Everyone will be at the negotiating table and all suggestions—except tax increases—are welcome in bipartisan talks Gov. Malloy is convening to close a new state budget shortfall and position the state for future economic growth.
The talks, which begin on Monday afternoon, could lead to a special legislative session this year on the budget.
A new report from the governor’s budget director shows a $118 million budget gap that comes fast on the heels of a $103 million shortfall the governor had already patched with several budget cuts.
Gov. Malloy opened the door to money-saving ideas from both Republicans and Democrats that would help close the latest gap, shore up Connecticut's long-term finances, and boost the state’s economic competitiveness.
“Everything’s on the table,” he said, including specific spending cuts and possible state employee concessions. But the governor, who will unveil his budget priorities next week, said the discussion exception is tax increases.
“Governor Malloy has created the right sense of urgency by calling for this bipartisan meeting of the minds at the Capitol,” said CBIA president and CEO Joe Brennan.
“The times demand an open, candid discussion on the budget and legislative leaders of both parties need to work in a bipartisan fashion to build consensus on the policies Connecticut needs to fuel consistent job and economic growth.”
Places to start
Policymakers looking for ways to plug the $118 million gap and put the state on better fiscal footing would do well to adopt recommendations made by the Connecticut Institute for the 21st Century that could save many times that amount.
In fact, the Governor’s Second Chance Society initiative, along with changes in long-term healthcare, are examples of the types of sustainable reforms—including corrections, social services, local governance, technology, and others—the Institute says could save state tax dollars and deliver better services.
What’s more, lawmakers should explore restoring state tax policy that for years has successfully generated jobs, economic growth and tax revenues.
“Tax policy is not a zero-sum game,” said Brennan. “Research and development tax credits, for example, generated a more than double average return on investment for the state since 2000.”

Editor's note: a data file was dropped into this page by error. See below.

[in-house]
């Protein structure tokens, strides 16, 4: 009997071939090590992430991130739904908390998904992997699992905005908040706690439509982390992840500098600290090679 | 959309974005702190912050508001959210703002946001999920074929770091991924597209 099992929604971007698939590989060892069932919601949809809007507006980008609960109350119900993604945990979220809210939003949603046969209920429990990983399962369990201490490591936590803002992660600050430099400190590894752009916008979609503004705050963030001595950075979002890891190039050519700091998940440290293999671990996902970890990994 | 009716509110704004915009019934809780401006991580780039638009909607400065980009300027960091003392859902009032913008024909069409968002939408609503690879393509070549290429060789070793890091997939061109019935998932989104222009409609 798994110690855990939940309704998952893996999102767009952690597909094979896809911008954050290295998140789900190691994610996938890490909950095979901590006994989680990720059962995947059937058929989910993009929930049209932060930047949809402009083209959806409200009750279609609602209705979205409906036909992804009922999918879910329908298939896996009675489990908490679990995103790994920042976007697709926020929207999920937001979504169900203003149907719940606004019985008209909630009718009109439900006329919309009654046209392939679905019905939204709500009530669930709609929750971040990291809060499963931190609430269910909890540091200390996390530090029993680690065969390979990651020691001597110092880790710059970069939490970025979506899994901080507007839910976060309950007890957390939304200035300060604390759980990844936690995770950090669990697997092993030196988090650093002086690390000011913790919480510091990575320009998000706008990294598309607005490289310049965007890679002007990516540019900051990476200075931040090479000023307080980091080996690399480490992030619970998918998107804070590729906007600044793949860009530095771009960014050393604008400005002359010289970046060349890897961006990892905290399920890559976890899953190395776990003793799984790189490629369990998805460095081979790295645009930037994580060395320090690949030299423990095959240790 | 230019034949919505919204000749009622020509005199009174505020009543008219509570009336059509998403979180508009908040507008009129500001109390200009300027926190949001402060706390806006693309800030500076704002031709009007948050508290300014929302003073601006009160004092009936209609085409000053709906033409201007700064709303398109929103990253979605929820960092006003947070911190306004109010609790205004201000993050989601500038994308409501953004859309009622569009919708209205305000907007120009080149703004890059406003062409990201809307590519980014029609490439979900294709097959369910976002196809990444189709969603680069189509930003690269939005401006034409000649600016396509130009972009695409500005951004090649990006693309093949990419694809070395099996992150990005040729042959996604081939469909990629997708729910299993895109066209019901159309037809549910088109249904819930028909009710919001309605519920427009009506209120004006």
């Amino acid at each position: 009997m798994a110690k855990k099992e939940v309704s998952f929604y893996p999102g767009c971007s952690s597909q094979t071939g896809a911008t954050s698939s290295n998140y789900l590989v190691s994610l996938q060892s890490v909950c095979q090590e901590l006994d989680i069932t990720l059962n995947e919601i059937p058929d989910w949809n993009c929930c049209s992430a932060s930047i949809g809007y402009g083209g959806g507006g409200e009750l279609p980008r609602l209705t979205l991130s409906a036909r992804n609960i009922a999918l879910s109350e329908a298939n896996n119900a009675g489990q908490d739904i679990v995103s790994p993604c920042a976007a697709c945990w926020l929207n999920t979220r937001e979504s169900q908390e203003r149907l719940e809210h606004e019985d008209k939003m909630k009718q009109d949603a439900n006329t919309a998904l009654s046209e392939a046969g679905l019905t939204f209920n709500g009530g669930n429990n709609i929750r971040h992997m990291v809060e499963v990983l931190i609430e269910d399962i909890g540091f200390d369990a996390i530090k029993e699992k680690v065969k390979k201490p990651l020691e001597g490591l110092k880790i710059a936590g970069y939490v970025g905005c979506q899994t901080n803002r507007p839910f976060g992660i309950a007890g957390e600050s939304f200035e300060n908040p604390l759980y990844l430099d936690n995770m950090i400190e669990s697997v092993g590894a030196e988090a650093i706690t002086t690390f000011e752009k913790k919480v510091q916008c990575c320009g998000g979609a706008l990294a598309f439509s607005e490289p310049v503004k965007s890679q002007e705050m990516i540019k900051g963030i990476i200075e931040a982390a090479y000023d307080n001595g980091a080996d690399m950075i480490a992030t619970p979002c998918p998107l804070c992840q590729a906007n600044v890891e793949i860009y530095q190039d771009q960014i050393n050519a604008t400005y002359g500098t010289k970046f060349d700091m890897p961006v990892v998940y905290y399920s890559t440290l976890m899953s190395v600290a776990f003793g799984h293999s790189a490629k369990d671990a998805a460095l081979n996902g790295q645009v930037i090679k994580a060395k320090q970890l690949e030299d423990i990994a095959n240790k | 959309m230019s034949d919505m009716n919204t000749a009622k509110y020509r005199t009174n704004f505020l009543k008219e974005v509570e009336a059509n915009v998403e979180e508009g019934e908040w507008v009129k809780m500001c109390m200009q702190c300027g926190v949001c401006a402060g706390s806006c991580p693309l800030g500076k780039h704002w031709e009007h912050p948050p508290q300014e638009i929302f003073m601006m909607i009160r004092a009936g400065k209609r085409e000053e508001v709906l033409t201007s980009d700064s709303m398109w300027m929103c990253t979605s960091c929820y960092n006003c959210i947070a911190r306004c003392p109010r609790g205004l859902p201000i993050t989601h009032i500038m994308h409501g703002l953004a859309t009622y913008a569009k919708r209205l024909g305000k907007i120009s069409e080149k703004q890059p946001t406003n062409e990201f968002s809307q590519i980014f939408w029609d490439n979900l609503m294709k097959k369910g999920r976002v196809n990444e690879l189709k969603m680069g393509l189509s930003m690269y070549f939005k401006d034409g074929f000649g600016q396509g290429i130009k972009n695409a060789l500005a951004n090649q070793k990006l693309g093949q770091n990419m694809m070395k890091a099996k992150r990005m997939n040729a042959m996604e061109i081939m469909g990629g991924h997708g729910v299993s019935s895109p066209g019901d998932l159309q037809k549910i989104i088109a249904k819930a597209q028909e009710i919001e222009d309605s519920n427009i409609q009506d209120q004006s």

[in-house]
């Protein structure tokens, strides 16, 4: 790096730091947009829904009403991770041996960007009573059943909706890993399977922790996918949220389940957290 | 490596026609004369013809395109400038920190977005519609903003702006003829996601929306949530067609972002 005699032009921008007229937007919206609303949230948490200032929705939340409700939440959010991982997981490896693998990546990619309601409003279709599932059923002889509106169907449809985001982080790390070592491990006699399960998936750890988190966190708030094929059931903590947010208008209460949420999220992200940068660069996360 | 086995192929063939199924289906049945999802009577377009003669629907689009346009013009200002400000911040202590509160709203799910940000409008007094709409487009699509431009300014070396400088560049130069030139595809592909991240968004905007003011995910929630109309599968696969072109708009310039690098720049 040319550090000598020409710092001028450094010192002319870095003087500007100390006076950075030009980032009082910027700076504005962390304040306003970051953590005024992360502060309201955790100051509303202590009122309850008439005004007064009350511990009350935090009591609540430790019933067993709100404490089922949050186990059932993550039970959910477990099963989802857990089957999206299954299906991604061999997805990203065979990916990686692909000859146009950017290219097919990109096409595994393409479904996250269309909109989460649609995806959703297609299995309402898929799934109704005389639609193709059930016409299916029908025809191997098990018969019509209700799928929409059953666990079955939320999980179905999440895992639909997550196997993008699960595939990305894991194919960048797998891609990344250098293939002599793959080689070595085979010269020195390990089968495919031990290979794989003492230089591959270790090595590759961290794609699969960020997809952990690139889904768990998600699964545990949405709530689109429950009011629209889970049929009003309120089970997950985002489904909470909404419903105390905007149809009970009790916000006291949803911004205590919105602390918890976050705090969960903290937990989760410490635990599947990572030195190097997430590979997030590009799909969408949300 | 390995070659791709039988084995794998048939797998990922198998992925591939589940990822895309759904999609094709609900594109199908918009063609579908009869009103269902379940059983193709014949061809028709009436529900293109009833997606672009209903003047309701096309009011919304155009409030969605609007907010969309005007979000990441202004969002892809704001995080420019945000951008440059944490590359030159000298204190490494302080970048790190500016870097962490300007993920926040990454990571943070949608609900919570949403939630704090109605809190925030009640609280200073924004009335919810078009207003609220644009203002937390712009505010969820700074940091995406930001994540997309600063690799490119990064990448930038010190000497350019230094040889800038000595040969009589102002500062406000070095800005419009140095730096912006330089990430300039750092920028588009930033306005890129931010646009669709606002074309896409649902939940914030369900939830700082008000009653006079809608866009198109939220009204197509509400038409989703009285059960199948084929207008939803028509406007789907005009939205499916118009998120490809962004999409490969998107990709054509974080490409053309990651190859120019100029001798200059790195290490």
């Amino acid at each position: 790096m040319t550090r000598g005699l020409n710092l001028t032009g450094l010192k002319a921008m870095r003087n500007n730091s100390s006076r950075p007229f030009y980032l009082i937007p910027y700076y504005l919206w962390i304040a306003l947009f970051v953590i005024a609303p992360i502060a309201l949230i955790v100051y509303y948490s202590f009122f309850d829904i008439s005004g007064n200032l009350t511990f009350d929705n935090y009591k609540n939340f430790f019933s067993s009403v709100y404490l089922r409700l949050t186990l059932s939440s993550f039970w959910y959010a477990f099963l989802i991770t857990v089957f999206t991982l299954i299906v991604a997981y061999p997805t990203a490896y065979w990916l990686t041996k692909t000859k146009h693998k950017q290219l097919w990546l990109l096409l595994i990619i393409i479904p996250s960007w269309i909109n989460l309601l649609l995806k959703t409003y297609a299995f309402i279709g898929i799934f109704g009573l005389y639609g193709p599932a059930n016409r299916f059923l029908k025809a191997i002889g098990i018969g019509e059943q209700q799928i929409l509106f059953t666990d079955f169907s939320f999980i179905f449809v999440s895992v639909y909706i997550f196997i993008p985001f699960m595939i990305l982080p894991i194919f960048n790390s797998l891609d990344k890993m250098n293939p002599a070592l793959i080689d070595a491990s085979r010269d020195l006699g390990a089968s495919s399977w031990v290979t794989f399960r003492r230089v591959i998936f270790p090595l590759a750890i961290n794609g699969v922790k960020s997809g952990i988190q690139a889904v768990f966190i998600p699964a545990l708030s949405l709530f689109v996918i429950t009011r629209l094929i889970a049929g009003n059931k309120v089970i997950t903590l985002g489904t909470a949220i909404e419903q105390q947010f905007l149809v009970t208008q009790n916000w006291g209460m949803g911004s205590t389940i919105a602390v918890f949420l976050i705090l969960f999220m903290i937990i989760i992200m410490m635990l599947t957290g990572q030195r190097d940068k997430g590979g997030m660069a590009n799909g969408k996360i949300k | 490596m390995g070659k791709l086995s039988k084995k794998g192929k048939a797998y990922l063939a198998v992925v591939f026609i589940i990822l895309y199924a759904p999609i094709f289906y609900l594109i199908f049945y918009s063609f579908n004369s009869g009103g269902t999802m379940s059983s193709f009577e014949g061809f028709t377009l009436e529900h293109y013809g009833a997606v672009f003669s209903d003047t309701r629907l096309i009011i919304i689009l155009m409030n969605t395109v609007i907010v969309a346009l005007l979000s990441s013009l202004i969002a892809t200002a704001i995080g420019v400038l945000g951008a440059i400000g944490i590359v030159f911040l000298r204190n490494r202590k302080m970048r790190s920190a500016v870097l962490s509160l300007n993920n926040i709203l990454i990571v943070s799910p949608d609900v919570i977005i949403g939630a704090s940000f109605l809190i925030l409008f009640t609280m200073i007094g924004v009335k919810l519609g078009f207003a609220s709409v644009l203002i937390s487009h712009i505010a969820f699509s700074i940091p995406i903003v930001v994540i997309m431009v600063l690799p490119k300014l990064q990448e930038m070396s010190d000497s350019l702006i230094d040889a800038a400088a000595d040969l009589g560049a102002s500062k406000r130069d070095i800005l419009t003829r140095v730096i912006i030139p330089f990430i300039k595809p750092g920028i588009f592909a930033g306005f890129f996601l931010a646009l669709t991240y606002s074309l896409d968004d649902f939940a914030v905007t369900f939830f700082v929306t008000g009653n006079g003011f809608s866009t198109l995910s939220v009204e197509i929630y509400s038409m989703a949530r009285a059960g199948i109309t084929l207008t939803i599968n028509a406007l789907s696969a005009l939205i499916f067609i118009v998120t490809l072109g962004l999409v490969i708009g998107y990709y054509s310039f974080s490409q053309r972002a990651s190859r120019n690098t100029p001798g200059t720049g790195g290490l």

However, when lawmakers clipped the R&D credit—and all state corporate tax credits—they made them much less potent.
Policymakers aren’t the only ones seeking economic solutions.
- Last week, CBIA joined representatives of the Connecticut Conference of Municipalities and the state AFL-CIO in announcing a summit to brainstorm the best pathways to a brighter economic future. The Nov. 12-13 gathering will focus on critical issues as taxes and regulations, education, transportation, and quality of life.
- Members of CBIA’s Tax Committee recently met with the State Tax Study Panel and the Commission on Connecticut's Leadership in Corporation and Business Law to present more information about aspects of state tax policy that have helped both build Connecticut’s economy and generate revenues.
- The legislature earlier this year required the state’s Office of Policy and Management to study the recommendations of the Connecticut Institute for the 21st Century. OPM must report back to the governor and the legislature’s budget-writing committees by Feb. 1, 2016.
Connecticut’s economy continues to face challenges that are impacting the state’s finances.
Recent Wall Street downturns have reduced expected tax revenues to the extent that the state is experiencing recurring shortfalls.
And a string of five consecutive months of job growth in Connecticut came to an end in September.
Connecticut has regained 83.6% of the 119,000 jobs lost during the Great Recession of 2008-2010, while the U.S. passed the 100% mark in May 2014 and has now regained 140% of recession losses.
Meanwhile, most Connecticut voters say they are concerned about the state's economy and business climate, according to the latest Quinnipiac University Poll.
Three-quarters of voters surveyed by the Q-Poll described the state's economy as "not so good" or "poor" (an 11-point jump since March), with just 24% saying it was good.
A third of those surveyed said the economy was the most important problem facing Connecticut today; 28% identified taxes as the biggest issue; 11% said it was the budget; 4% said education; and 3% said transportation.